With chemotherapy there are often severe unintended consequences including the inability to fight infection. In my case, these consequences included severe Aspergillosis Pneumonia, a rapid growth mold infection in my lungs which is often fatal, serial transfusions of white blood cells (granulocytes), red blood cell transfusions and platelet transfusions (necessary for blood to coagulate). The treatment for Aspergillosis Pneumonia included a recently approved FDA drug, Micafugin, combined with other anti-fungal agents.
Prior to transplant and a further chemotherapy treatment, 40 percent of my bone marrow consisted of leukemia cells and I was given a 20 % chance of success of a transplant.
These complications and a further relapse persisted for more than four months before I was ready to undergo “conditioning” prior to the transplant. Conditioning included six exposures of lethal doses of total body irradiation and a high dose of further chemotherapy, all designed to kill my diseased bone marrow. Then I received a transplant of stem cells from a thirty year old male after which I developed severe mucositis (deterioration) of the lining of the mouth, lips and upper gastrointestinal tract.
Thanks to G-d’s blessings and strong, healthy donor cells, I strongly engrafted but then faced both acute and chronic graft versus host disease, a double edged sword which attacked my gut but beneficially allowed the donor’s graft to destroy residual leukemia cells. Throughout all of this, I was required to undergo bone marrow aspirations/biopsies and six spinal taps (lumbar punctures).
Lori’s story did not end here. She returned home from her transplant and treatment in February 2006 and underwent intense physical therapy to restore her strength and mobility. For almost six months, Lori improved and was well enough to attend her nephew’s graduation from college in May 2006. In early August 2006, Lori relapsed and again was hospitalized for 30 days of chemotherapy treatment and recovery.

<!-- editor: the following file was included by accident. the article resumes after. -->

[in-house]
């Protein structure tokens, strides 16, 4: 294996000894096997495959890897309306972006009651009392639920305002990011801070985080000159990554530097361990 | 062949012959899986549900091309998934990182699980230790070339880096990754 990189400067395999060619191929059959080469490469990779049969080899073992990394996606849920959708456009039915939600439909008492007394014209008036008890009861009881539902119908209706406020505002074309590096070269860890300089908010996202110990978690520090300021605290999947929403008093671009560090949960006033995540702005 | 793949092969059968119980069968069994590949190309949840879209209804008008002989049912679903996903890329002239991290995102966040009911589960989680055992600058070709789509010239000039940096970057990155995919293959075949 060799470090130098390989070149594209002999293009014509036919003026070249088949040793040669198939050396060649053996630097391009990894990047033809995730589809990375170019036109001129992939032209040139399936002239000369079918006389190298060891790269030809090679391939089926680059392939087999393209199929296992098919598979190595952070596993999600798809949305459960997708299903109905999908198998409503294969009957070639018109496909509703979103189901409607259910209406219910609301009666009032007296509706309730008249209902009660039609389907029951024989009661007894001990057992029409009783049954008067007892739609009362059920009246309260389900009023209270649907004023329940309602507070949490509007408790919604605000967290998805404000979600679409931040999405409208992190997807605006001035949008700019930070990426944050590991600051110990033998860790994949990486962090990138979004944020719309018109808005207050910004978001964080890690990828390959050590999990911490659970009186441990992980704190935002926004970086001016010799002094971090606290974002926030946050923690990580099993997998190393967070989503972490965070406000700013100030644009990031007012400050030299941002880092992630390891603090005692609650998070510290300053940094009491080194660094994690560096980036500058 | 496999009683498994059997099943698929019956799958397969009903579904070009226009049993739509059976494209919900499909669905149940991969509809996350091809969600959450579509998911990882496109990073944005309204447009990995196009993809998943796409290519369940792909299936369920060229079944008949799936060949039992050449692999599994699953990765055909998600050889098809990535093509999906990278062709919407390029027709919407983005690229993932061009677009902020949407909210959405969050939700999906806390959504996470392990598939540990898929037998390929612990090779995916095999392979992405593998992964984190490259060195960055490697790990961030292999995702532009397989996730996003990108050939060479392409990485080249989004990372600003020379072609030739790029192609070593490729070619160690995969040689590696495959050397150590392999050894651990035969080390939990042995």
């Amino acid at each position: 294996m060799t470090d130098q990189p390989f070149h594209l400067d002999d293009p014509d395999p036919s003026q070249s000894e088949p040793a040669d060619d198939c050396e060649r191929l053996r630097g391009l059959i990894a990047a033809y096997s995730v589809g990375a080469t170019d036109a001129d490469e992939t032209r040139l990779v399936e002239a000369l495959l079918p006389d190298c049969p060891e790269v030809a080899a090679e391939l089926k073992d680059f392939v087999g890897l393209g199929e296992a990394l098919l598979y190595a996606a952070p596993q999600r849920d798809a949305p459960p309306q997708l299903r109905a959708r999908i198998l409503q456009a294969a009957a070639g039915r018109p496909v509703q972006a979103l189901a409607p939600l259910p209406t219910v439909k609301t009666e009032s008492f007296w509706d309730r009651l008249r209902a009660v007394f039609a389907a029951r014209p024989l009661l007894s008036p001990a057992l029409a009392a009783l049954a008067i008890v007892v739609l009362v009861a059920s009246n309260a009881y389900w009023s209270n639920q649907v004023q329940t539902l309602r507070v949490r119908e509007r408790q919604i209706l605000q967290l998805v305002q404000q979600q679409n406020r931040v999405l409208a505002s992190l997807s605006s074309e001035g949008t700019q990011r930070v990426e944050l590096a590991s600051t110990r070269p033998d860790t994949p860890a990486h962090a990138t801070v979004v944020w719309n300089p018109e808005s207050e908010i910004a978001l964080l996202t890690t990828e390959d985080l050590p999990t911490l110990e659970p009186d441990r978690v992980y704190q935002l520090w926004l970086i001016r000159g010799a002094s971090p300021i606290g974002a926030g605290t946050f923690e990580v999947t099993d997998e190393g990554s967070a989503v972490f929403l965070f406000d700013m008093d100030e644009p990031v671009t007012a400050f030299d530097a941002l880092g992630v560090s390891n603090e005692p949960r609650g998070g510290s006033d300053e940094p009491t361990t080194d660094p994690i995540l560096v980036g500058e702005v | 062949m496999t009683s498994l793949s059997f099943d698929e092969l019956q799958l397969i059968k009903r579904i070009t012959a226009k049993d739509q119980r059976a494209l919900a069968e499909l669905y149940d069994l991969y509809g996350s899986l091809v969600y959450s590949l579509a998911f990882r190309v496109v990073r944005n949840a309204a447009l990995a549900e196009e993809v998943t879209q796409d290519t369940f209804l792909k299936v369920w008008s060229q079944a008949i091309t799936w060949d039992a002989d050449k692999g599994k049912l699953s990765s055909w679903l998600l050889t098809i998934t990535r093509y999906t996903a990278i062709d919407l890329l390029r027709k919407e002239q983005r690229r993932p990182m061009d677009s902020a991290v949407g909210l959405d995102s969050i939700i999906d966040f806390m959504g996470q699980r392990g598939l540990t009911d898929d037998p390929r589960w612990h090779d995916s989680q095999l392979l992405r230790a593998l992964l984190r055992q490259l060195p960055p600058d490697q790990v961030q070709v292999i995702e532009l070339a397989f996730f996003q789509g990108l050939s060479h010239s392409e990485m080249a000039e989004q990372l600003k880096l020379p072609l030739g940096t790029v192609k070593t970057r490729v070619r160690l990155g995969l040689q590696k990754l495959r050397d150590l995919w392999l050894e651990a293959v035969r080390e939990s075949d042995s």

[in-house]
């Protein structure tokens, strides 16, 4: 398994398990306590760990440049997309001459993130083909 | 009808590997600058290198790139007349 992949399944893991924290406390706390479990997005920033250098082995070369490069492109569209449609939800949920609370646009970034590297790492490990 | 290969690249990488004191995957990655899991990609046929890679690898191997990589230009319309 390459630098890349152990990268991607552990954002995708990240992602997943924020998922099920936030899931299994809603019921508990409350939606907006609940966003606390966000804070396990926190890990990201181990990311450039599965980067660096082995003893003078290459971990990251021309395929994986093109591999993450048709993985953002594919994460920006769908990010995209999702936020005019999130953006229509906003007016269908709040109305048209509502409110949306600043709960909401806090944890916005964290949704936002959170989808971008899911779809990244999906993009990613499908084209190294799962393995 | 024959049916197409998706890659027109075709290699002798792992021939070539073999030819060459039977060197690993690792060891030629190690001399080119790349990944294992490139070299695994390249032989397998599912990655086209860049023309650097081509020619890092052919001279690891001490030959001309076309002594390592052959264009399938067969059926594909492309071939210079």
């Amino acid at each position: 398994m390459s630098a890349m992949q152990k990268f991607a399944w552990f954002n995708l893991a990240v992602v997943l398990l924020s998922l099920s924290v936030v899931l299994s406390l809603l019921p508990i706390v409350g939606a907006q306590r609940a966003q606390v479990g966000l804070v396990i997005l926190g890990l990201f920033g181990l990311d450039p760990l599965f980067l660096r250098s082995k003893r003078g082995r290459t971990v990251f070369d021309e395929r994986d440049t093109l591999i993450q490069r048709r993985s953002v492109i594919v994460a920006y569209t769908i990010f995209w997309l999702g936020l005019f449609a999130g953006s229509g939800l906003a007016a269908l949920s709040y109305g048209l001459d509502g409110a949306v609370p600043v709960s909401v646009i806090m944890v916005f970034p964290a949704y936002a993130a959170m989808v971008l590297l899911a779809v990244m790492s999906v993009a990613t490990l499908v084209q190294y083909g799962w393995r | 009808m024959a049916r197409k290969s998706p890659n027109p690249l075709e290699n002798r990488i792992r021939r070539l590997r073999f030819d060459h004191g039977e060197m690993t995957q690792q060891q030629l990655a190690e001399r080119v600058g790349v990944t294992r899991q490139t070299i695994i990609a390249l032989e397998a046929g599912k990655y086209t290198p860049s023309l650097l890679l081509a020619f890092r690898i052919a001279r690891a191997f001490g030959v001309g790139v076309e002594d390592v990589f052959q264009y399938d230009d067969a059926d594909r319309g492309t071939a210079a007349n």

Follow–up chemotherapy led to acute liver failure, pancreatitis, and other severe complications requiring several hospitalizations. On December 30, 2006 Lori passed away while valiantly continuing to fight her disease.
Throughout this ordeal, we continued to do G-d’s work. Lori, her sisters and husband developed two websites: www.jacobintl.org and www.reachglobal.org, brochures and marketed information to various groups to educate women on the benefits of genetic testing for the BRCA 1 or BRCA 2 gene mutation to stop breast and ovarian cancer.
Lori’s sisters assembled an army of people she did not know who prayed for her. These people included individuals of all faiths around the nation. Lori and her family are forever grateful for their prayers and believe in the power of prayer.
What Lori and I have described is the medical journey but does not begin to describe the real journey of faith, love and G-d’s miracles. Lori was sustained in her journey by G-d’s love, her persistent and total faith in G-d and the unconditional love of her family, religious congregation, friends of many faiths and many other people whom she never met or spoke with. These individuals, through the power of prayer brought her through this journey.
All of these are G-d’s miracles, for which Lori and I am eternally grateful. The power of prayer and faith in G-d is an awesome healer. Lori’s story, as arduous and difficult as it sounds is a victory of spirit, faith and G-d’s love.
Just imagine if Lori’s doctor, the Jewish community, our family or a friend had educated us on the benefits of genetic testing. Lori could have had a prophylactic mastectomy and hysterectomy, avoided chemotherapy and would be alive today. But then again, perhaps this was Lori’s path and purpose to EDUCATE you so that this is not your story and not the story of any future generations. We will break the cycle of L'dor Vador when it comes to hereditary breast and ovarian cancer.
We hope that by sharing Lori’s story that we can make a difference in your life and those you love.
Wishing you all of G-d's blessings. May we, as a Jewish people, go from strength to greater strength!!!!
Click here to read more stories of breast and ovarian cancer